Wednesday, December 31, 2014

The Long Way to Freedom

Yuval Levin's "Taking the Long Way" questions whether liberty, as defined by either liberals or conservatives, is enough to build a good society. Just freeing ourselves from constraints, he suggests, will avail us little if we are not prepared to use the freedom we win. It's a fascinating meditation, and David Brooks gave it one of his Sidney Awards. Levin begins by arguing that in contemporary America liberals and conservatives are united by the same individualistic philosophy:
The left’s flawed idea of liberty . . . begins from the straightforward premise that liberty consists of the individual’s freedom from coercion and constraint—in essence, the freedom to shape one’s life as one chooses. There will always be limits to that freedom, of course. But in this view most limits are artificial and unjust barriers rather than natural and necessary constraints. Therefore, the proper mission of a liberal society is to remove as many of them as possible. . . . The choosing individual is the foundation of this progressive vision of liberty, and all of society is to be constructed around that essential unit.

Some limits are material or economic. The simple fact of scarcity constrains what we can do. But this constraint does not apply equally to all. Some are rich and have ample resources to exercise their liberty, while others are poor and have few options. What is more, the efforts required to meet our material needs—work—often amount to constraints on our freedom as well. This is especially true for the less well-off. They’re more likely to work at jobs they don’t like for the sake of a paycheck. The liberal society tries to alleviate these constraints by redistributing wealth to some degree. A key goal of progressive taxation and the modern welfare state is to increase significantly the liberty of the poor at a relatively minimal cost to the liberty of the rich.
Conservatives differ from this mainly in their intense suspicion of the state and their insistence on an expansive view of property rights:
When conservatives object to this idea of the liberal society, it is often on the ground that the range of government coercion it permits is too broad. But many conservatives (and all the more so libertarians) root their complaints in the same radical individualism as the progressives they oppose. They don’t object to the liberal view of liberty. Instead, they see liberalism as betraying it. They insist, for instance, that public redistribution of wealth is a greater constraint on free choice than the economic want it is meant to address. The same goes for campaign finance laws and many other liberal efforts to limit liberty for the sake of greater liberty. They deem the paradox of liberalism a fatal contradiction.

Their individualism leads them to this view in part because the American conservative idea of liberty is often mediated by the concept of rights, and especially property rights. The fact of economic want is not a violation of these rights. Poverty in this sense does not necessarily involve injustice. By contrast, government redistribution of property can directly impinge on our rights of ownership, and thus can easily be seen as unjust. Conservatives therefore assert that an idea of liberty grounded in individual rights is superior to the liberal approach that seeks an overall increase in individual autonomy. Rights, especially property rights, impose meaningful limits on the power of the state, which is uniquely positioned to constrain our liberty.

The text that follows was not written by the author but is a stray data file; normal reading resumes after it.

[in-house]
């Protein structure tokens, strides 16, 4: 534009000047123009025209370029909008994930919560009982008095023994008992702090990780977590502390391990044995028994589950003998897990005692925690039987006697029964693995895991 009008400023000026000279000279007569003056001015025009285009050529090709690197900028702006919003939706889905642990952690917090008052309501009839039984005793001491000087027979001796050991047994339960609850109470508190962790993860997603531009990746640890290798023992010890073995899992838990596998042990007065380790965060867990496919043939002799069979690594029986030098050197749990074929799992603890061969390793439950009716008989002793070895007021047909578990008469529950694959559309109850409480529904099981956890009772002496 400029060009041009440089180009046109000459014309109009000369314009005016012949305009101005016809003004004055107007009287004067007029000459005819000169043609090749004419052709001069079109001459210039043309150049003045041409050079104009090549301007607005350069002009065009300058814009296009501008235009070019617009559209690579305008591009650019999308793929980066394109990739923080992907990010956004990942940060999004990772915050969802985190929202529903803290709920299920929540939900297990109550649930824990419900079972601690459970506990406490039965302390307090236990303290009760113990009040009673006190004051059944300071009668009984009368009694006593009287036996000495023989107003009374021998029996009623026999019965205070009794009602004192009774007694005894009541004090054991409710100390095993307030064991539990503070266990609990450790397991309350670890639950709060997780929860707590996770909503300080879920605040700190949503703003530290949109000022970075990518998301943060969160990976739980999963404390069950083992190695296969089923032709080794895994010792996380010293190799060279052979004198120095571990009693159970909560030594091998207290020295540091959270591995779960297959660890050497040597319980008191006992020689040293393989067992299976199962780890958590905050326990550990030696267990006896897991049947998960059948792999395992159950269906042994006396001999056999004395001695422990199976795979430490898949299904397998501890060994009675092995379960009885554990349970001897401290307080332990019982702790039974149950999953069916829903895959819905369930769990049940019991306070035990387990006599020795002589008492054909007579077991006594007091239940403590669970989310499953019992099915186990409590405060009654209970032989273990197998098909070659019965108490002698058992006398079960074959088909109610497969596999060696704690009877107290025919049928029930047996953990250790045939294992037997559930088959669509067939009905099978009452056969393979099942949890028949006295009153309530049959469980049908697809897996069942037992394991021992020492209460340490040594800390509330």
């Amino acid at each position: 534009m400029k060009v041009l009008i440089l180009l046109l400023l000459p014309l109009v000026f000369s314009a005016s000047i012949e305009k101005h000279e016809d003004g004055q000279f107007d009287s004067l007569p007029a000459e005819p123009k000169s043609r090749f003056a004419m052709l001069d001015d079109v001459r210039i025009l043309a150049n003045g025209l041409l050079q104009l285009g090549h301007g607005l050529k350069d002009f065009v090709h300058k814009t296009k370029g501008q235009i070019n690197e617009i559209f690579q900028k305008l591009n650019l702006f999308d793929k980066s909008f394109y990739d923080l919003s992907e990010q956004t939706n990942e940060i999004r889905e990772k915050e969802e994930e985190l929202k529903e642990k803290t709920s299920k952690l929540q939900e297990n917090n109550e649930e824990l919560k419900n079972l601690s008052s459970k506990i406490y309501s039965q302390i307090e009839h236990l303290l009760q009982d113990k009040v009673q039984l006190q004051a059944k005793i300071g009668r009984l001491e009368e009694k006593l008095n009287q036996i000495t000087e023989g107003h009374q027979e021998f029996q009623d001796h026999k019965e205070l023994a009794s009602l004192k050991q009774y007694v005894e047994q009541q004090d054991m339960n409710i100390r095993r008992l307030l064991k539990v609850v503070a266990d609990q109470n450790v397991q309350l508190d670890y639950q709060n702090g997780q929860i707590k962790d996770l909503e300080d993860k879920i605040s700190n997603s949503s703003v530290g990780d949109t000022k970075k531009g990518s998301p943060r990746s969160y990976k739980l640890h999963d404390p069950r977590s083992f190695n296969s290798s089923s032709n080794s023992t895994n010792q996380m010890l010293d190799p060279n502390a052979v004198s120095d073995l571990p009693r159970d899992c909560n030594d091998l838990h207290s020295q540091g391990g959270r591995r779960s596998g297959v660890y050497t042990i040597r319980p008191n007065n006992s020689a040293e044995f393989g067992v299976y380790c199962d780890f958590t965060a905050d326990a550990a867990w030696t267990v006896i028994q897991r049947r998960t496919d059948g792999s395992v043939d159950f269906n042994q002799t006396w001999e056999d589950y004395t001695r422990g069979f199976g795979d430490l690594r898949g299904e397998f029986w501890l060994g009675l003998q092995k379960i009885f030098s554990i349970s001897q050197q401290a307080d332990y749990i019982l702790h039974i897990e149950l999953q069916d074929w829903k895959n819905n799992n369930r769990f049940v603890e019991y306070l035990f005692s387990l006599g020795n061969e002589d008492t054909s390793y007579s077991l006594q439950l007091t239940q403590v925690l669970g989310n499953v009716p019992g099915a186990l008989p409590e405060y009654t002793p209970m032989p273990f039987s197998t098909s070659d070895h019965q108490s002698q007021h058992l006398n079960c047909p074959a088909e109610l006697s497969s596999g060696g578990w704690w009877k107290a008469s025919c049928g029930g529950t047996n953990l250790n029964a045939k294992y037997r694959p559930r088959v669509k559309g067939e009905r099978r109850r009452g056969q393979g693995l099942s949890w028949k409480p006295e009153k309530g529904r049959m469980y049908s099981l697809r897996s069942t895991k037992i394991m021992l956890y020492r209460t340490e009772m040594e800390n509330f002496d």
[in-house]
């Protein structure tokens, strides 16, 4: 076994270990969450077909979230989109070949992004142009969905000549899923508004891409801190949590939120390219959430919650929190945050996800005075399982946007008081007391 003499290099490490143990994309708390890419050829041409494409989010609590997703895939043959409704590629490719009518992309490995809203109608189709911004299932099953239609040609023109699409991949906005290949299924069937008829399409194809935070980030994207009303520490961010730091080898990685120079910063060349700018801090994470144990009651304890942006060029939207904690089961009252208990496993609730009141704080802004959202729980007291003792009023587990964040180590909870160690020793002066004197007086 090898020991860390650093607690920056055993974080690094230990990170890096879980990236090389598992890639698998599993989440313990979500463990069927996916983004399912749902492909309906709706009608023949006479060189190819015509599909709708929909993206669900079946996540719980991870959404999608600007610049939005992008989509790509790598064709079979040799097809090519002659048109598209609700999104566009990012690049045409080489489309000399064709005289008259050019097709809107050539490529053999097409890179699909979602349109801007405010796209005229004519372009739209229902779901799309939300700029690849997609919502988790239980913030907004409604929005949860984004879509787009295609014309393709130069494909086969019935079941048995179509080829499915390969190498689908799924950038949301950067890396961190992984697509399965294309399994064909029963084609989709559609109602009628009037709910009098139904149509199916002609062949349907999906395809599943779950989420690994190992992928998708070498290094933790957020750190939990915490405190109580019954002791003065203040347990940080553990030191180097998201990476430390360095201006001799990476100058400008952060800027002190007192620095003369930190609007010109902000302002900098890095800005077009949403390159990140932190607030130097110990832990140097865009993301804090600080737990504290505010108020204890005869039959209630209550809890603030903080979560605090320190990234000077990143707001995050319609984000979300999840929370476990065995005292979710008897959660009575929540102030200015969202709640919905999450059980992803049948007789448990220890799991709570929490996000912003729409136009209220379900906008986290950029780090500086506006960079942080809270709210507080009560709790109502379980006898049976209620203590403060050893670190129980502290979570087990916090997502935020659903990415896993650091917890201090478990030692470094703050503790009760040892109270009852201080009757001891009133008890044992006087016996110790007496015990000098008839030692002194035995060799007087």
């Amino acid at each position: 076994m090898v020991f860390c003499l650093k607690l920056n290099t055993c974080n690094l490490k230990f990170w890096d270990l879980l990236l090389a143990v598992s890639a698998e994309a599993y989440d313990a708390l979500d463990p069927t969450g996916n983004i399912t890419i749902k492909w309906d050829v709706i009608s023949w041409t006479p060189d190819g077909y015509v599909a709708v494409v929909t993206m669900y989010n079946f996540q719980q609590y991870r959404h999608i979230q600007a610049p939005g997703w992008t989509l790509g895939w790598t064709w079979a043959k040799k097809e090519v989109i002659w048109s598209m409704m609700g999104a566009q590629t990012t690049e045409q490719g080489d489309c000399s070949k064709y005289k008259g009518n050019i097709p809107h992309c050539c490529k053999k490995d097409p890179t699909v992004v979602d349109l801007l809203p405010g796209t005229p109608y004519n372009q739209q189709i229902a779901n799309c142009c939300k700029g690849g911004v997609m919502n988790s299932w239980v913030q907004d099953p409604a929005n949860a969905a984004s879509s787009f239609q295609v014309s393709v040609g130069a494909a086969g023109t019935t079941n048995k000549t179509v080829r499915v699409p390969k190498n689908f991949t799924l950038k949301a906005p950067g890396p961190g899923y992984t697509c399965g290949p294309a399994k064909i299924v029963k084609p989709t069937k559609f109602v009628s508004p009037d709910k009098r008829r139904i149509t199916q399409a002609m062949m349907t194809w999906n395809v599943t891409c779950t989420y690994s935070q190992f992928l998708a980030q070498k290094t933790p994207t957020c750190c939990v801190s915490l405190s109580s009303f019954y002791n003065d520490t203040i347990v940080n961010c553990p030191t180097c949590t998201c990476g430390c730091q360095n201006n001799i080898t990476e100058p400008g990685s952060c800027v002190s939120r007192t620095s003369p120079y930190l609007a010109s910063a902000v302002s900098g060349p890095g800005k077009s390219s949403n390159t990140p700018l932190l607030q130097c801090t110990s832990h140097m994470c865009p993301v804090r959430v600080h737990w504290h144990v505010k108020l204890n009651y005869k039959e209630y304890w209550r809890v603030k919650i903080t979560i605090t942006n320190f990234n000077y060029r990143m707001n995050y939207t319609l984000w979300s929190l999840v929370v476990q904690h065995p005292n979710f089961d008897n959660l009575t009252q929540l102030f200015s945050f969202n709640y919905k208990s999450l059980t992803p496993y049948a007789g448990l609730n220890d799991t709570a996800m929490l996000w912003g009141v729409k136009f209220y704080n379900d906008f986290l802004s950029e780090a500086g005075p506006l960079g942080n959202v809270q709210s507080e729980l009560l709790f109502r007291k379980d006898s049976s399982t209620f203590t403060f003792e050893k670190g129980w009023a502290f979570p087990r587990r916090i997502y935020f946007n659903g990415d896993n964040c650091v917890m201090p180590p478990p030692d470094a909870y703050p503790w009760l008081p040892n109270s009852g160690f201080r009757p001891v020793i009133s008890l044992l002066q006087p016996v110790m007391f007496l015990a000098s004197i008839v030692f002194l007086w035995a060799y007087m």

I think all of this is highly intelligent. As Levin notes, though, this is not what actually happens in American politics. What our politicians actually do often violates all these theories about individual liberty, often with the enthusiastic consent of the voters.
The theory and practice of American liberty have always been remarkably different from one another. Our theories have tended to be stark, abstract, individualistic, and fairly radical. Our practice has been elaborate, practical, communitarian, and fairly conservative. Our theories present our sort of liberal society as the product of a new discovery of the Enlightenment—a sharp break from what came before. Our practice reveals otherwise.
This is also intelligent; as Levin says, the political theory of liberty evolved partly as a new justification for societies that had not actually changed very much. We make a mistake when we assume that our societies grew from a social contract of free individuals, since there have never been any such individuals. We are all embedded in our social worlds and generally act accordingly, whatever theory of freedom we espouse. The bald contradictions of American politics -- like, for example, being angry that people will not salute the flag that represents the Land of the Free, or declaring whole classes of ideas unacceptable in the name of freedom -- flow from saying we believe in a theory of liberty of which we make only sporadic use.

From there Levin wanders toward religion and moral conservatism, as providing foundations for society that the simple pursuit of freedom cannot. I am of course deeply ambivalent about this. I belong to no religion and find that "traditional morality" is often a cover for patriarchy, aristocracy, racism, and smug intolerance. And yet like Levin I wonder whether people can thrive without some sort of traditional foundation. I find that the parts of my life that work best, and that give me deep satisfaction, are the traditional ones: family, work, scholarship, a sense of fulfilling my duties and honoring my obligations. Looking around America I see that freedom is failing a lot of people very badly: drug addiction, crime, prison on the one hand, empty indulgence and shallow celebrity on the other.